Methodological Structures (2)

Yesterday I wrote about my own methods for structuring my life.  Now, I want to look into some of the reasons I've had to think so much about this, when it comes naturally to most people.


With all its ritual and taboo, religion is a fantastic source for lifestyle structure, if you're not too worried about the consequences of that structure.

With most major religions, varying levels of commitment allow you to take as much structure from it as you need, and let the rest slip away.  You can either be devout, going to Church every Sunday or eating Kosher or Halal, or you can celebrate the high holidays and keep a rough sense of moral expectations while you fit into the structures of your industry or community.

The main problems with religious structure are:

(a.) It has a false center of purpose -- the rituals aren't for god, they're for the institution, or the community from which they originated, or they're just OCD-style quirks that found their way in through the early years of the religion.  But they claim to be designed to please a god, so there's no way to check if they're working, or if you even want to be accomplishing the end they actually serve.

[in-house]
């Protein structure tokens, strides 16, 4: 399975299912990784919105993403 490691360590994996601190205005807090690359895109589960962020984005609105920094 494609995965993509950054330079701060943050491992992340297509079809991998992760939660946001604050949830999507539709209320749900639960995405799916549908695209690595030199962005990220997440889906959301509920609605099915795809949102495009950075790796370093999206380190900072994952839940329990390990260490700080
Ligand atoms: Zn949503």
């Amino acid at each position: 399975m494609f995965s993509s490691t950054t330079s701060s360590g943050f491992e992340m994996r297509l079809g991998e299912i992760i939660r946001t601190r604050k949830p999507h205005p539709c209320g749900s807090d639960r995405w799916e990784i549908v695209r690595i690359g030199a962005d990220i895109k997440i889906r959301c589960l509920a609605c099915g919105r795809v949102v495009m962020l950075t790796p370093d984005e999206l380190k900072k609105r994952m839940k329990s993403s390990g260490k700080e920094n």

As a consequence, (b.) most of the rituals have long outlived their benefits, and even the ones that work are less than ideal.  In the bronze age, the dietary restrictions of a religion were good ways to keep from dying, and rituals like confession or prayer for others are good bronze-age substitutes for therapy and conflict resolution skills.


Law provides a structure for a lot of behaviors, if you want to toe the line.  The main problem with getting your guidance from the government is that it's mostly restrictive -- laws tell you what not to do, not what you should be doing.


Society has elaborate structures set out for everyone, and it's impossible not to pick up at least some of your lifestyle, probably most of it, subconsciously from the world around you.

The main problems is that they're invisible -- you don't tend to be conscious of your conditioning, and they're not organized around your own priorities.  Societal conditioning is where most racism, sexism and other isms.

Coming up with your own

Personally,  I think this is the way to go.  It's an excellent route to self-improvement, and it lets you maximize your realistic adherence to your own moral values.

The main trouble is that it's hard.  And it makes you seem weird.  And it requires that you study sociology and postmodernism to learn how to unpick all the values and structures that have been instilled in you over the course of your lifetime.

But, hey, that's fun, right?